CFAH

572 San Jose Avenue (www.SocketSite.com)
From the Chronicle:

A group of homeless people and housing activists took over a privately owned Mission District duplex on Sunday in what served as the climax of a protest designed to promote use of San Francisco’s vacant buildings as shelters for the needy.

But the owner of the property – who was targeted over his eviction of a tenant – said the demonstration was nothing more than breaking and entering.

The targeted duplex at 572 San Jose Avenue was purchased out of foreclosure for $180,000 in 1993 and then emptied via the Ellis Act in 2008.
Housing protest leads to takeover of duplex [SFGate]

Comments from Plugged-In Readers

  1. Posted by anon

    By the same way of thinking, I might as well take out my neighbor’s new Ferrari that he never drives. I mean, it’s not being used, so what the hell.

  2. Posted by Victoria Tucker

    This is not “civil disobedience”. This is breaking and entering, squatting or whatever ugly term fits it. It has no place in our City or our Country and the fact that the police did nothing speaks to our City government and the political will of the citizens of San Francisco. We ought to be ashamed of our collective selves for permitting this behavior!

  3. Posted by ex SF-er

    ROFL.
    SFers make me giggle with their silliness.
    Let’s see here:
    -Renter lives in rent controlled duplex for 43 years
    -An owner buys the place in 1993. Holds it for 25 years.
    -the owner gives the renter 1 year notice and relocation fees. The renter stays. thus the owner legally Ellises the renter.
    -protesters break in. the police watch and do nothing.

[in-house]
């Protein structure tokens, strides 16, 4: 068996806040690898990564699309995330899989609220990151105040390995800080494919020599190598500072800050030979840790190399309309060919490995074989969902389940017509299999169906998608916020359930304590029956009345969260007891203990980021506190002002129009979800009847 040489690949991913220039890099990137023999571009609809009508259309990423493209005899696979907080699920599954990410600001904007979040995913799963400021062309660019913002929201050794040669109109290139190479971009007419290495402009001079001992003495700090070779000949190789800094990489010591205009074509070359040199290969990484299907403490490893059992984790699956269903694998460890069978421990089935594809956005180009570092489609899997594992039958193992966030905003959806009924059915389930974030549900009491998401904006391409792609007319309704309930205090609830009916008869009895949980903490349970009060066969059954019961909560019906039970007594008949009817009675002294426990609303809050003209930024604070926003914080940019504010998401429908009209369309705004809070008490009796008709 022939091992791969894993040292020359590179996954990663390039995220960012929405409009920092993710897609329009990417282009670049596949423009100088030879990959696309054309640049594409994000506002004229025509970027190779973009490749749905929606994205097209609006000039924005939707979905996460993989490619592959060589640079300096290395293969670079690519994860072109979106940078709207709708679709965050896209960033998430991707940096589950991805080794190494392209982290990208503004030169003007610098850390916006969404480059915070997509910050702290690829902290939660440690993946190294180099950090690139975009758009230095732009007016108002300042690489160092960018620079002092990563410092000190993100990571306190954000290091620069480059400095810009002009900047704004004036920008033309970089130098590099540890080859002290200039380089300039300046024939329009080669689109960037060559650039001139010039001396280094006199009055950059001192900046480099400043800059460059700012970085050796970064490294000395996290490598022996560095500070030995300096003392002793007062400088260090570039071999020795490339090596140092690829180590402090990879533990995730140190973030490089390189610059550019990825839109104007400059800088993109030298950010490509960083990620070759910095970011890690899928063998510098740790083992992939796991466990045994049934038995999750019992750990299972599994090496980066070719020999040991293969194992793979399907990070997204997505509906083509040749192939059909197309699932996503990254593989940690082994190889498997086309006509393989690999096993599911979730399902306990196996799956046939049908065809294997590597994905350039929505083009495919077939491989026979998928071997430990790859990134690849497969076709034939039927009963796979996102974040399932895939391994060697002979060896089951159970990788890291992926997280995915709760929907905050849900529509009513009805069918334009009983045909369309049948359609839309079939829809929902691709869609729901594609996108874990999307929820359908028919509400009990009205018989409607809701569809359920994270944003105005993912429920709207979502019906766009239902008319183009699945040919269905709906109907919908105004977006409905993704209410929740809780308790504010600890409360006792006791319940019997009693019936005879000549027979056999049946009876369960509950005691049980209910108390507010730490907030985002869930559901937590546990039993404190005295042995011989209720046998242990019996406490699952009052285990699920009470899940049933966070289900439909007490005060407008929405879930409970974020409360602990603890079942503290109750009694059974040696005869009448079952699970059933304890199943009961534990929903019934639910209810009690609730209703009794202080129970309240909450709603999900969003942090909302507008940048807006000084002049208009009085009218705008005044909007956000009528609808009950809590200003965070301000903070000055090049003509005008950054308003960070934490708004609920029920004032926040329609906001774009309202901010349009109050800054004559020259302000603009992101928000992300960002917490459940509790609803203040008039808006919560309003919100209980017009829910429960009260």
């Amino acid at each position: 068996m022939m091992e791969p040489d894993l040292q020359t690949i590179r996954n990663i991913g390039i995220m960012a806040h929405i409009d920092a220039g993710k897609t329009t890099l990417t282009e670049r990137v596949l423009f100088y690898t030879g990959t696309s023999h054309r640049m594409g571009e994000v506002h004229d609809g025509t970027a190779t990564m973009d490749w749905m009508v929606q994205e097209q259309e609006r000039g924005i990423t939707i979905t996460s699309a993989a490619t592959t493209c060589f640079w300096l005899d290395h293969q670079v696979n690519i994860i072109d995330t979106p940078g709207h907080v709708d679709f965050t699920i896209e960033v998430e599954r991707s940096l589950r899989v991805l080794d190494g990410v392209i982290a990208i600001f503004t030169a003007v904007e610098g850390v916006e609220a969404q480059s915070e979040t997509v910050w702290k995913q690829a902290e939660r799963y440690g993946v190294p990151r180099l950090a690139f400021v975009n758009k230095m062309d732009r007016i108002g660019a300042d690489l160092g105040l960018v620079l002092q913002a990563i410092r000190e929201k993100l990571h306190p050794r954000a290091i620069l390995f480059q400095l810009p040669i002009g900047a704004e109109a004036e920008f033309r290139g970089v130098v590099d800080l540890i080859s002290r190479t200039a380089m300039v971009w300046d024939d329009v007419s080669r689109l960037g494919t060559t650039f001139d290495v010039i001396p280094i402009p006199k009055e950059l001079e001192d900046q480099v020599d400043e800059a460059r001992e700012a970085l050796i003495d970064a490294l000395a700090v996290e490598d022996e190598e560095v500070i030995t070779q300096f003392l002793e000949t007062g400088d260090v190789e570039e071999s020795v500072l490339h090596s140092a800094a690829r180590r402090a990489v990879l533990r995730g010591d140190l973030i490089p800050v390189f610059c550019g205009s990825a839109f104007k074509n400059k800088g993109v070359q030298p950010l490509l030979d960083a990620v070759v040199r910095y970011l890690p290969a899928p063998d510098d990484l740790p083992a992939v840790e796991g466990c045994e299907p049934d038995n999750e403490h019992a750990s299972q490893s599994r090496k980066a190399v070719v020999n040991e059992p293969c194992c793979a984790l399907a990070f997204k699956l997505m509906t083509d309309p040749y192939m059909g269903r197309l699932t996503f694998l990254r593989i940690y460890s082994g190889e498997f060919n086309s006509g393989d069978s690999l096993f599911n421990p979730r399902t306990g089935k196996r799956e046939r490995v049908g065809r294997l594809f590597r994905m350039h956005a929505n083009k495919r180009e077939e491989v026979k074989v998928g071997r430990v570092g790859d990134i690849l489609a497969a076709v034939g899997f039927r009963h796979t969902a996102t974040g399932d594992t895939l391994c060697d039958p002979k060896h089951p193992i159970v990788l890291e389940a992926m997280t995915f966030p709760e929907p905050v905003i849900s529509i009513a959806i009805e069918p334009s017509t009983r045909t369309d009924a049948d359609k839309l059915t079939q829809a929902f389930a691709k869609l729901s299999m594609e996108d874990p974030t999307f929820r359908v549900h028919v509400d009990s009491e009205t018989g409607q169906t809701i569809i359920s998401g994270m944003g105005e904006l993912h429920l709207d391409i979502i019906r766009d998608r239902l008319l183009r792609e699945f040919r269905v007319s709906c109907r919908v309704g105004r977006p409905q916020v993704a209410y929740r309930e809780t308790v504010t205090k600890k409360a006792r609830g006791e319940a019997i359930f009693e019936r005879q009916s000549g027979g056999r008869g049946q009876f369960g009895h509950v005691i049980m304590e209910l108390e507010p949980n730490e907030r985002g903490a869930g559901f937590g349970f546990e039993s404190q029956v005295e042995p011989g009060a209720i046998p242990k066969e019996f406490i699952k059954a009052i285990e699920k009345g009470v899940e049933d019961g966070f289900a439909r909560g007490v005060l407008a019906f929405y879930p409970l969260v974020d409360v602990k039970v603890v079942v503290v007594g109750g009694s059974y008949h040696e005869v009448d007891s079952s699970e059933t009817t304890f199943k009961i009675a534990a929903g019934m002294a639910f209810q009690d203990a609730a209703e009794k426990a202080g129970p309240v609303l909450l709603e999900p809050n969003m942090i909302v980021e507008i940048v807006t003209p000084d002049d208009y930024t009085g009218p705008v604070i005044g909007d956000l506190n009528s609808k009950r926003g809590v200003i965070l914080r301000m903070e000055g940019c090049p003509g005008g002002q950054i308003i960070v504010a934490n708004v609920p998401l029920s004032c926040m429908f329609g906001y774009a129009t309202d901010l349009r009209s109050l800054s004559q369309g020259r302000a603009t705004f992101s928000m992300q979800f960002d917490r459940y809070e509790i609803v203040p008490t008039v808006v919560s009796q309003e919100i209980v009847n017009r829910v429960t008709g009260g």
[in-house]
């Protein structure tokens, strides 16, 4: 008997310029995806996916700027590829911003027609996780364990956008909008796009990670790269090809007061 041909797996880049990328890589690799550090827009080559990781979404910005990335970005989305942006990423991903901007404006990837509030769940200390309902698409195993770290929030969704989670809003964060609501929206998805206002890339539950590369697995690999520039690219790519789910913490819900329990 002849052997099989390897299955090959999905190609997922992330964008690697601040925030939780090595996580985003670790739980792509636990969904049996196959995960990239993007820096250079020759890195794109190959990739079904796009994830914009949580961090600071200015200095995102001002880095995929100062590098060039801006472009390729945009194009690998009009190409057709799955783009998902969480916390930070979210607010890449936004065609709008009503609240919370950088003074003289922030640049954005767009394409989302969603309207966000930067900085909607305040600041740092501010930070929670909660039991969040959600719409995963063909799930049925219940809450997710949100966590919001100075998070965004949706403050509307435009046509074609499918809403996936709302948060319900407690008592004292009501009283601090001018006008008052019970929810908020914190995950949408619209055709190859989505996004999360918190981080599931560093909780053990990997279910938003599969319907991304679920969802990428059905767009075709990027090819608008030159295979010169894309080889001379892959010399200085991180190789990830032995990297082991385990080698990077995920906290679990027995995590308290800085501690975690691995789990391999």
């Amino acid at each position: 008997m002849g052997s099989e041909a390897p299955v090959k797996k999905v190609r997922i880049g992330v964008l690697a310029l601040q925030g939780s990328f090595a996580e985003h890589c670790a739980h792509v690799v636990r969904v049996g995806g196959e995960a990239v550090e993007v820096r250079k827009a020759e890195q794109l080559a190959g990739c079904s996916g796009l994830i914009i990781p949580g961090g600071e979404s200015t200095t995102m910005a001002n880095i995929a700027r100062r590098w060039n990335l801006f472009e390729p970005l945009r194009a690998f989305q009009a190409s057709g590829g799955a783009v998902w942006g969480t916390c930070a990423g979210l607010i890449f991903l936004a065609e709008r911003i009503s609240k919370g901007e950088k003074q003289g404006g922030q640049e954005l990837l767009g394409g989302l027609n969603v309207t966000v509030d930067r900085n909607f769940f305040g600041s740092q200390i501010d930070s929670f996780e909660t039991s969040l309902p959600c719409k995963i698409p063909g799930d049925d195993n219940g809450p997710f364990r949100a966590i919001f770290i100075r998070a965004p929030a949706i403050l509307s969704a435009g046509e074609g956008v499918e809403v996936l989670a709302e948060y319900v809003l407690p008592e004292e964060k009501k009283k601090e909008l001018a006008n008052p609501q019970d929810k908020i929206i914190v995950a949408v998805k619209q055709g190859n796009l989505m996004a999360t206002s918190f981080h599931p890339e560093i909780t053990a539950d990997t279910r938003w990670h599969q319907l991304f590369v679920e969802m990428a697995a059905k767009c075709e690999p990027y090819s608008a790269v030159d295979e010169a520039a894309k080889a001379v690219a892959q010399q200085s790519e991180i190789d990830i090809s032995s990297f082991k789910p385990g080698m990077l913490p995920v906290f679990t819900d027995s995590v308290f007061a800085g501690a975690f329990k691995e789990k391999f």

hahahahahahaha.
    why on Earth do you all want to own in SF again? I really fail to see the advantages here.
    you get all the hassles of owning as well as special advantages like “I’m being protested because I don’t have a tenant in my building” and few to none of the advantages (except for asset appreciation if that happens).
    Of course, this sort of thing would be far less likely if
    1) we didn’t have rent control laws the way we do. Of COURSE the owner is going to leave the place vacant after the hassle he had the last time he had a tenant!
    and
    2) we didn’t have prop 13, that allows the owner to pay a pittance in property taxes. It’s a lot easier to leave a property vacant when you’re paying $1800/year as opposed to $8000/year or whatever.

  4. Posted by 45yo hipster

    Unbelievable SF police stood around like gutless lame turds. The minute these retards started walking up the stairs the police should have threatened to arrest their skanky butts if they did not retreat to public space. This is completely ridiculous, and I hope the owner presses charges- if anything to make a point.
    FYI- I retired the iPod touch for web surfing; using the new iPad I scored on Saturday. Socketsite rocks on iPad!

  5. Posted by Anon

    of course, the “Landed Gentry” are all up in arms over the “serfs” rebelling. RE boom speculation has wreaked havoc on lives… being evicted after 43 years for a property to sit vacant for 2 years waiting for the market to rebound??? There is a diferrence between blatently “illegal” behavior and civil disobedience. I say “BRAVO” to the SFPD for not overreacting to a political stunt!

  6. Posted by resp

    any lawyers out there? what prevents the (out of town?)owner from moving back into his own vacant building and putting a bullet through the head of anyone who enters his property and makes him feel threatened?

  7. Posted by 45yo hipster

    Unbelievable SF police stood around like gutless lame sheep. The minute these retards started walking up the stairs the police should have threatened to arrest their skanky butts if they did not retreat to public space. This is completely ridiculous, and I hope the owner presses charges- if anything to make a point.